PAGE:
Inventory Management And How To Handle Cash Flow For An Online Store

Recently, my wife and I moved our ecommerce store into a brand new facility and it was one of the most stressful experiences that we’ve gone through in awhile.

Now moving is always a pain. But just imagine running a business and trying to fulfill orders while thousands of pounds of inventory are in complete disarray with linens littered all over the office.

On top of that, imagine that you have 4 employees who you must manage efficiently in this environment to move product out the door.

Now my wife and I didn’t really want to move, but a few events forced our hand.

First of all, our lease was running out so we needed to either renew the contract or find a new place ASAP.

Second of all, finding a larger space was a necessary evil because we scheduled a 20 ft container of linens to arrive the following week and our old office was too small to store the new shipment:)

I even turned off ads for a brief period during the transition so my wife and I would not go crazy (This was particularly painful for me because I hate leaving money on the table).

Below is a picture of one of the warehouse areas of the new office. It took 6 guys 2 full days to move us in.

Moving offices

Now as someone who teaches ecommerce and strongly encourages entrepreneurship, why am I telling you this?

Well after going through moving hell, I wanted to give you a dose of reality to show you that running an inventory based business is a ton of work and that there’s a lot of hardship that goes along with it.

Don’t get me wrong. I love running Bumblebee Linens

But there are a few important things that you need to realize about carrying inventory that may not be obvious to new entrepreneurs.

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Lesson #1: You Will Be Investing A Significant Portion Of Your Profits Back Into Inventory


Here’s the funny thing about running an inventory based ecommerce business.

On paper, you could be insanely profitable but from a cash flow perspective, you could be broke.

Let me explain.

In order to make money with physical products, you have to have product in stock. If there is no product to sell, then you can’t make money.

It’s that simple.

Inventory costs a lot of money and in order to get the best prices, you need to buy in bulk.

For Bumblebee Linens, we routinely write large checks to fund inventory and we recently dropped 6 figures to purchase enough product to last through the holidays.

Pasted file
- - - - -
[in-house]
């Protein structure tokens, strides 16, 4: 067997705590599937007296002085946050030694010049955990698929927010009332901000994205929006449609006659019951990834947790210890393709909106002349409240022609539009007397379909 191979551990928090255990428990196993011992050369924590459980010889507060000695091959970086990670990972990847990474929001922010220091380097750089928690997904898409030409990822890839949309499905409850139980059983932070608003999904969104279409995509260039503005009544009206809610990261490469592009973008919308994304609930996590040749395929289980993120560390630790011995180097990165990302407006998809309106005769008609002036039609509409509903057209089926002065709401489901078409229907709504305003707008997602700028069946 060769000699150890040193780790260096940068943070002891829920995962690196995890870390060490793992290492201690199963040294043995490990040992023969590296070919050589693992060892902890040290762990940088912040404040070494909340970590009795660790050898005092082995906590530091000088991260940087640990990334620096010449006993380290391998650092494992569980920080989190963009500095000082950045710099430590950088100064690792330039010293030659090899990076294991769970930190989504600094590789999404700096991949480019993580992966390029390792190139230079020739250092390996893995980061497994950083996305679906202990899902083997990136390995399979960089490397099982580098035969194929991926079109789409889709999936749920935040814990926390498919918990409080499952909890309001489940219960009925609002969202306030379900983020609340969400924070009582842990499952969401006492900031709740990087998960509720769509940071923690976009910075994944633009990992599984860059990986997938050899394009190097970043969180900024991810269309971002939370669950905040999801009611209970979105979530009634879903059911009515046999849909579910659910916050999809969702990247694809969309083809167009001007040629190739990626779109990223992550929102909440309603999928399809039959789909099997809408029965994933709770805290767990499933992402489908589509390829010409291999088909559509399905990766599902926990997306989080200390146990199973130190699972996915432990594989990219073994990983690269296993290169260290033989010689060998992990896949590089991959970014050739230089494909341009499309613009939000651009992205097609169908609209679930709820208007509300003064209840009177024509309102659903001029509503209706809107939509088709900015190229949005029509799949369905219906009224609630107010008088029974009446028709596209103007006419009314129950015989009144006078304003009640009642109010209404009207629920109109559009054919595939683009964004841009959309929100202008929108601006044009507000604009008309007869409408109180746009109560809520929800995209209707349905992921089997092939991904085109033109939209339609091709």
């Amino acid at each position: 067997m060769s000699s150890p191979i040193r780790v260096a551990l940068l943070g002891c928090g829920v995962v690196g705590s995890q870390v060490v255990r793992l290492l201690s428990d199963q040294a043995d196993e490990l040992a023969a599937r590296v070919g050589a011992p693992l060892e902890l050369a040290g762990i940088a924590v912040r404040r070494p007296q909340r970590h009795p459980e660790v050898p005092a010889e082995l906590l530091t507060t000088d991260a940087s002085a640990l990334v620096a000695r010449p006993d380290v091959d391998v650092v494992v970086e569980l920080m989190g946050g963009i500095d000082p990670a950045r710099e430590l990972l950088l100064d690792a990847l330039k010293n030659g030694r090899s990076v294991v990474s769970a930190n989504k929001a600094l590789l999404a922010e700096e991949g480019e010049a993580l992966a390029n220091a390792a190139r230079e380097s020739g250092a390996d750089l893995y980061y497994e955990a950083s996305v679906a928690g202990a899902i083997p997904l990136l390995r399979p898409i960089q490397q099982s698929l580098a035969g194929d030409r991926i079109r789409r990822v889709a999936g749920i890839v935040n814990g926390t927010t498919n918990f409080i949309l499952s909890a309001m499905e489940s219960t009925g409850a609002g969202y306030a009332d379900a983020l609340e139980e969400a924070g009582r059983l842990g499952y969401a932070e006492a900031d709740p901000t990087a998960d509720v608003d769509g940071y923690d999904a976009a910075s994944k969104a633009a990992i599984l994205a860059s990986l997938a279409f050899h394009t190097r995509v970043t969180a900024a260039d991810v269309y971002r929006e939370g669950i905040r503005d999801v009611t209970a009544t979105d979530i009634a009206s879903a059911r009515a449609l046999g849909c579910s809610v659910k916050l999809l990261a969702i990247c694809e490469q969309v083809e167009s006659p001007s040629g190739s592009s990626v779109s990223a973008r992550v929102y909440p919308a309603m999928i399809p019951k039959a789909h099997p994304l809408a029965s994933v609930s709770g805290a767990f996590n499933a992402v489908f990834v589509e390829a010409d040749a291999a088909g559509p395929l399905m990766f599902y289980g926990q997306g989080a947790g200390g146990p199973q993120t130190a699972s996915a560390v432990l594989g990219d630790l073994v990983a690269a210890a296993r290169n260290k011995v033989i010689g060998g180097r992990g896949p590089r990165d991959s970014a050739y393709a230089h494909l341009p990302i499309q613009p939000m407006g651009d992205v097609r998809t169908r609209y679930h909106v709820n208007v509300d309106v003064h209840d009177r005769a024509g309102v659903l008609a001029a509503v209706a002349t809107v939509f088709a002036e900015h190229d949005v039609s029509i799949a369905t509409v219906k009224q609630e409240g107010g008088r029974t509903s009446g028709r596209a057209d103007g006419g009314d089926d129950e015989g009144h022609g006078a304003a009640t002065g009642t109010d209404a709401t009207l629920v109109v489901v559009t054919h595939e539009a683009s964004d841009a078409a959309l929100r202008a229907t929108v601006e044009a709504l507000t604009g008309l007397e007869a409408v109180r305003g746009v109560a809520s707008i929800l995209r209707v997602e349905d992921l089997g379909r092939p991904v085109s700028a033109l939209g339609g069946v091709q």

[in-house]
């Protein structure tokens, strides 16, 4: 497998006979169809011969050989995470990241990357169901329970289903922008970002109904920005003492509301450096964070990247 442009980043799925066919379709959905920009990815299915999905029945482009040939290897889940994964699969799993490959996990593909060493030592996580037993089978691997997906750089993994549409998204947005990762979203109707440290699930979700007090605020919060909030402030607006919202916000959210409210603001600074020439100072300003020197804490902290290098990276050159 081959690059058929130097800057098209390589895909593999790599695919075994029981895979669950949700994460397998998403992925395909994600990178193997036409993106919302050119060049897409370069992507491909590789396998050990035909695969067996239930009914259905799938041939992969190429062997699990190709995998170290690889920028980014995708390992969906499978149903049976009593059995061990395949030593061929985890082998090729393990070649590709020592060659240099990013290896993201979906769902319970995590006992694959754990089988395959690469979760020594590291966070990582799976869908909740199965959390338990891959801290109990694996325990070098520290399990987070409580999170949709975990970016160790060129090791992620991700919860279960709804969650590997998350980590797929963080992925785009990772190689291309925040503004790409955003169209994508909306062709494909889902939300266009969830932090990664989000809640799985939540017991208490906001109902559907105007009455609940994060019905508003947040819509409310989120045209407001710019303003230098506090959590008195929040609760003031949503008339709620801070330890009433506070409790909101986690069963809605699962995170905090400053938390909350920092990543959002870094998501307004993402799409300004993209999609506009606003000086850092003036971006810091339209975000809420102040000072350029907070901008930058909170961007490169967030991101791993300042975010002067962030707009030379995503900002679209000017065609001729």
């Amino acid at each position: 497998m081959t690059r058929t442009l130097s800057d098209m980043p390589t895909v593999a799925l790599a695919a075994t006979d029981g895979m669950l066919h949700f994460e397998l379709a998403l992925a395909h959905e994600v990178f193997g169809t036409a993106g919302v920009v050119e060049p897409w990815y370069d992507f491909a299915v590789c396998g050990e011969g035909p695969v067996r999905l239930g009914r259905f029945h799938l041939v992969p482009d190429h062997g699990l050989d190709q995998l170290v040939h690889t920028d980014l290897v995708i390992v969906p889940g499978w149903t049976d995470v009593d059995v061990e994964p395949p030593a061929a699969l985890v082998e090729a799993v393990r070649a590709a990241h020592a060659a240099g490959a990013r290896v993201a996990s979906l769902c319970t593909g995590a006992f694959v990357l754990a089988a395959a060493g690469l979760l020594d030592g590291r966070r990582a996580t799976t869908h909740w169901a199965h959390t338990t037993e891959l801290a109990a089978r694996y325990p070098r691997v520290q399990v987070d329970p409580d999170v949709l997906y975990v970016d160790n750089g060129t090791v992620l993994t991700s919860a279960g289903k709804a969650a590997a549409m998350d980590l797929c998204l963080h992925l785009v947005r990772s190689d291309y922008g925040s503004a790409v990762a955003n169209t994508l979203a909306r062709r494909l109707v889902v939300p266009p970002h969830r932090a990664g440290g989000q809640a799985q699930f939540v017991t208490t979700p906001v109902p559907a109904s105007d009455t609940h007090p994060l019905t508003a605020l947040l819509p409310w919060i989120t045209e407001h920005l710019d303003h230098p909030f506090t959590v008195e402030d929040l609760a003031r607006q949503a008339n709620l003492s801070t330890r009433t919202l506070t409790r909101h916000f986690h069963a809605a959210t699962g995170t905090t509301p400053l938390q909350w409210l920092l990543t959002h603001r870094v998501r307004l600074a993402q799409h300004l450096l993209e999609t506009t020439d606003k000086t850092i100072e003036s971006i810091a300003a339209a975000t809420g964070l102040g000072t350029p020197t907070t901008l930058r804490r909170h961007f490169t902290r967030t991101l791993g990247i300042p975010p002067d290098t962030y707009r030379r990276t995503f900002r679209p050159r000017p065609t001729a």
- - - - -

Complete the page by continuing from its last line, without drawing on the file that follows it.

Writing 6 figure checks can be scary.

But we make these large purchases because we KNOW that everything will sell over the holidays. And in order to make money, you have to feed the machine.

Now hypothetically speaking, let’s say that your margins are 50% and you invest $100K on inventory. This means that you’ll bring in $200K in revenue when this batch of merchandise sells out.

Ignoring overhead costs, this is a cool $100K in gross profit. $100K in profit sounds pretty good on paper right?

But let’s say that your products continue to fly off the shelves and you start running low on merchandise.

Demand continues to skyrocket and based on your manufacturing lead times and what Amazon tells you, you need to make another inventory purchase of twice the amount to keep your stuff in stock.

So this time, you decide to make an inventory purchase of $200K instead of $100K.

Here’s where the problems start…

Lesson #2: Profits Do Not Equate To Cash


First off, spending $200K on inventory is no joke. In this example, this is every single penny that you just made.

Note: You don’t have to order this much but if you don’t make the investment, you could run out of stock and stunt your growth.

But wait? Don’t you need some of this money to live on? How are you going to pay the bills?

At this point, you have to make the difficult decision of whether to go all in on your business or to take some money off the table.

Meanwhile, the tax man can kill you too if you are caught off guard.

Remember when I said that you could be insanely profitable but cash flow starved?

In the previous example, you made $100K in profit which means that you have to pay taxes on this $100K to Uncle Sam at the end of the year.

But wait Steve… Didn’t you just spend $200K on new inventory? Shouldn’t this cancel out your profits?

Unfortunately by the rules of accounting, you can not deduct your entire cost of inventory as an expense in one fell swoop. You can only deduct the cost of a product once you’ve completed the sale.

Note: This is the single biggest pitfall that MOST new entrepreneurs overlook!

Assuming a 33% tax rate, you would have to pay $33K in taxes on your profits to Uncle Sam IN ADDITION to the $200K in inventory to fund your business.

So in reality, even though you made $100K in profit on paper, you would still be cash flow negative by 33K!

Lesson #3: Set Aside Some Money For Taxes

monetary risk

I have several friends that realized this fact too late and didn’t have enough money saved to pay the tax bill at the end of the year.